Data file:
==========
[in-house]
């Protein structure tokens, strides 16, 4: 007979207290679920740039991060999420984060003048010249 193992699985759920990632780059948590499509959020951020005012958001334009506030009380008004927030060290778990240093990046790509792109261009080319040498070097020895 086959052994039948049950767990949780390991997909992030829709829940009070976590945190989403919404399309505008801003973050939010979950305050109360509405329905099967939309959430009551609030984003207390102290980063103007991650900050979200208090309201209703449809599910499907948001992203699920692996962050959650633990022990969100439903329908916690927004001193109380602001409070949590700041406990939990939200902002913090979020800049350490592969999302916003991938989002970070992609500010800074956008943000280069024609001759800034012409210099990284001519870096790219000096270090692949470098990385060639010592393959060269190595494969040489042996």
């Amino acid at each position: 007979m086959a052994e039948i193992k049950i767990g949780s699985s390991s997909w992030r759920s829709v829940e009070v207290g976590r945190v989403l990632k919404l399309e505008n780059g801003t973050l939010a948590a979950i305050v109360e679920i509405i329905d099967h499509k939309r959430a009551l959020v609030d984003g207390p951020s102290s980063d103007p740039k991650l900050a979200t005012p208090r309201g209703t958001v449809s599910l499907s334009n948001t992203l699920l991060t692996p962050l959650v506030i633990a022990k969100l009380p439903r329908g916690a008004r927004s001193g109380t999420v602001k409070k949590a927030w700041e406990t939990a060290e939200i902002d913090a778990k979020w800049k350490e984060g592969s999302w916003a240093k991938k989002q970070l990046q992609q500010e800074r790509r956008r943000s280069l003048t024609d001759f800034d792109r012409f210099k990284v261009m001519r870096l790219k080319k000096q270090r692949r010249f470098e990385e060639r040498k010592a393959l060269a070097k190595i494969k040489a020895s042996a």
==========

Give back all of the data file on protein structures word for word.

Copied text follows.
[in-house]
């Protein structure tokens, strides 16, 4: 007979207290679920740039991060999420984060003048010249 193992699985759920990632780059948590499509959020951020005012958001334009506030009380008004927030060290778990240093990046790509792109261009080319040498070097020895 086959052994039948049950767990949780390991997909992030829709829940009070976590945190989403919404399309505008801003973050939010979950305050109360509405329905099967939309959430009551609030984003207390102290980063103007991650900050979200208090309201209703449809599910499907948001992203699920692996962050959650633990022990969100439903329908916690927004001193109380602001409070949590700041406990939990939200902002913090979020800049350490592969999302916003991938989002970070992609500010800074956008943000280069024609001759800034012409210099990284001519870096790219000096270090692949470098990385060639010592393959060269190595494969040489042996």
């Amino acid at each position: 007979m086959a052994e039948i193992k049950i767990g949780s699985s390991s997909w992030r759920s829709v829940e009070v207290g976590r945190v989403l990632k919404l399309e505008n780059g801003t973050l939010a948590a979950i305050v109360e679920i509405i329905d099967h499509k939309r959430a009551l959020v609030d984003g207390p951020s102290s980063d103007p740039k991650l900050a979200t005012p208090r309201g209703t958001v449809s599910l499907s334009n948001t992203l699920l991060t692996p962050l959650v506030i633990a022990k969100l009380p439903r329908g916690a008004r927004s001193g109380t999420v602001k409070k949590a927030w700041e406990t939990a060290e939200i902002d913090a778990k979020w800049k350490e984060g592969s999302w916003a240093k991938k989002q970070l990046q992609q500010e800074r790509r956008r943000s280069l003048t024609d001759f800034d792109r012409f210099k990284v261009m001519r870096l790219k080319k000096q270090r692949r010249f470098e990385e060639r040498k010592a393959l060269a070097k190595i494969k040489a020895s042996a």